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DOLCE is a foundational ontology developed as part of the WonderWeb Foundational Ontologies Library (WFOL).

The development of this library has been guided by the need of a reliable set of foundational ontologies that can serve as
- Starting point for building other ontologies,
- Reference point for easy and rigorous comparisons among different ontological approaches,
- Rigorous basis for analyzing, harmonizing and integrating existing ontologies and metadata standards (by manually mapping them into some general module(s) in the library).

In addition, the WFOL is meant to be minimal (including only the most reusable and widely applicable upper-level categories), rigorous (the ontologies are characterized by means of rich axiomatizations and their formal consequences explored in some detail), and extensively researched (each module in the library undergoes a careful evaluation by experts and consultation with canonical works).

DOLCE (Descriptive Ontology for Linguistic and Cognitive Engineering) is the first module of WFOL and it is not a candidate for a universal standard ontology. Rather, it is intended as a starting point for comparing and elucidating the relationships with the other modules of the library, and also for clarifying the hidden assumptions underlying existing ontologies or linguistic resources such as WordNet.

As reflected by its acronym, DOLCE has a clear cognitive bias, in the sense that it aims at capturing the ontological categories underlying natural language and human commonsense. DOLCE is an ontology that focuses on particulars in the sense that its domain of discourse is restricted to them.

The fundamental ontological distinction between universals and particulars can be informally understood by taking the relation of instantiation as a primitive: particulars are entities which have no instances; universals are entities that can have instances. Properties and relations (corresponding to predicates in a logical language) are usually considered as universals and thus are not classified by this ontology (although they occur in as far as they are needed to classify particulars).

A basic choice adopted by DOLCE is the so-called multiplicative approach: different entities can be co-located in the same space-time. This assumption allows us to make justice of incompatible essential properties. A classical example is the distinction between a vase and its amount of clay: the vase does not survive a radical change in shape or topology while the amount of clay does. DOLCE assumes that the vase and the corresponding amount of clay are two distinct things, yet co-located, so that we can talk of the shape of the vase (but not of the clay) or the mass of the clay (inherited by the vase) without fear of contradictory claims.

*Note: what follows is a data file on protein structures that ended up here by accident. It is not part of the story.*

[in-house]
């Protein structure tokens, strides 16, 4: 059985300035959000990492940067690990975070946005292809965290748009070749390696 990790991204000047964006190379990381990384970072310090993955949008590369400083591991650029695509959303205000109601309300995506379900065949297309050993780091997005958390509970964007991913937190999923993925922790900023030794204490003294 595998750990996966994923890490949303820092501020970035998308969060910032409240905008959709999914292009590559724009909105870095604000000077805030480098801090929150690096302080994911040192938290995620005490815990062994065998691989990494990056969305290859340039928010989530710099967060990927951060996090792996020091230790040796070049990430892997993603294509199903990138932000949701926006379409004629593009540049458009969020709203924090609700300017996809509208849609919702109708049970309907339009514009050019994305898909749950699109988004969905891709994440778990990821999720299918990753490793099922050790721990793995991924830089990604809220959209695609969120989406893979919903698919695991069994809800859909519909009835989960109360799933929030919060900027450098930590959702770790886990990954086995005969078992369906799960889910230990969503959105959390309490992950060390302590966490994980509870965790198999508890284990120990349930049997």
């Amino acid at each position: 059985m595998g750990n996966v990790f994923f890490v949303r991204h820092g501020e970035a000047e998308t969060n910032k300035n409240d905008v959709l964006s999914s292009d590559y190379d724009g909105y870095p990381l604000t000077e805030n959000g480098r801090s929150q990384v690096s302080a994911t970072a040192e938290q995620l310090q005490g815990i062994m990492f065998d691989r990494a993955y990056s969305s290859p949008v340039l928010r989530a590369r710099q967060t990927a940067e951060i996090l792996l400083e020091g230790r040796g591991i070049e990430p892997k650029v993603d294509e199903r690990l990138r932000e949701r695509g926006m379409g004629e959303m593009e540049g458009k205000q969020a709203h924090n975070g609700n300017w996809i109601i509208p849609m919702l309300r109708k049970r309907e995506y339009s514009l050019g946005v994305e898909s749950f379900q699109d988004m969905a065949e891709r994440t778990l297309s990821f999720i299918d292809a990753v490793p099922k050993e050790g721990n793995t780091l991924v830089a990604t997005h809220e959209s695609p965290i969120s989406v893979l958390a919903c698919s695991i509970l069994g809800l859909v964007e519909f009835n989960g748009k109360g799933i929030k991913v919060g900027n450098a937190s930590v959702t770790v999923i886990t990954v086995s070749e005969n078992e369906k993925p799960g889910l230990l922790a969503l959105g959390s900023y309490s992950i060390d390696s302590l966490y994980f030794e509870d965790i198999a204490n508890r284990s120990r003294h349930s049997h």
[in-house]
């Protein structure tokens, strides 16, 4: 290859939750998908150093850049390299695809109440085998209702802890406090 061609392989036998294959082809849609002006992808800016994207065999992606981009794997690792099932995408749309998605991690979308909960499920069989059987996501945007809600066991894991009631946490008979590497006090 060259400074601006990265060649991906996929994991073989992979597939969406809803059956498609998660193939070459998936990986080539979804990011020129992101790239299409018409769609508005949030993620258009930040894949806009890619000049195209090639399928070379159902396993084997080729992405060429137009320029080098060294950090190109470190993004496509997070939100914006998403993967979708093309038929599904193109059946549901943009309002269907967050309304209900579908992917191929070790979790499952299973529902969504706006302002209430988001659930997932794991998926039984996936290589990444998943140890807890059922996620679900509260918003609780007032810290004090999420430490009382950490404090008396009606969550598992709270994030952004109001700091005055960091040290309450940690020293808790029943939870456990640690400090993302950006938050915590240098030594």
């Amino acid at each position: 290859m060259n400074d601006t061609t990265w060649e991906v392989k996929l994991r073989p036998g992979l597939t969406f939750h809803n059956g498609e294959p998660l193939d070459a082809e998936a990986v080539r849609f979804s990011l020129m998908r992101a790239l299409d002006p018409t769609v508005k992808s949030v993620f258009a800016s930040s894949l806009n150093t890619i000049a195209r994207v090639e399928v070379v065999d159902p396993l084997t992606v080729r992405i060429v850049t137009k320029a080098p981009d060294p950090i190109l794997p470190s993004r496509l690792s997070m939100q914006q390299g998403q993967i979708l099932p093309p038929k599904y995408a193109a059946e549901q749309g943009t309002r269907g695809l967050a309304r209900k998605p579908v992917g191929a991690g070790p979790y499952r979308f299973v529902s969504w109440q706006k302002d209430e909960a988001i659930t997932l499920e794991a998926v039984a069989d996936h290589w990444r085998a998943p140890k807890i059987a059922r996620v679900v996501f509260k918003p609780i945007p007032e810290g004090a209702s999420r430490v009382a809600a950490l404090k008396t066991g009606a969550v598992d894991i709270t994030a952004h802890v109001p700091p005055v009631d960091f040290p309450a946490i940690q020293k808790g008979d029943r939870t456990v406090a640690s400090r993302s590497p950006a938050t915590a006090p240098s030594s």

Another foundamental feature of DOLCE is the distinction between enduring and perduring entities, i.e. between what philosophers usually call continuants and occurrents. For instance, my copy of the newspaper I bought today is wholly present (and endurant), while some temporal parts of my reading the newspaper is not (a perdurant). The main relation between endurants and perdurants is that of participation: an endurant lives in time by participating in some perdurant(s). Other important notions and relations are characterized in DOLCE, among the notions we recall Qualities, Physical Objects, Social Objects, Events, Processes, Temporal Regions and Spatial Regions; among the relations let us mention Participation, Parthood, and Constitution.

DOLCE has quickly become a standard in formal ontology and, thanks to its availability in several formats (like KIF and OWL) with modules specialized for specific subdomains and connections to natural languages resources (like WordNet), it is used by several researchers around the world (see for more information and a partial list of users). Applications using DOLCE as a formal tool for the semantic integration of data span several areas like computational linguistics, agriculture, medicine, cultural resources, banking and insurance organization, legal documents management, software engineering, knowledge engineering, and mobile robotics.

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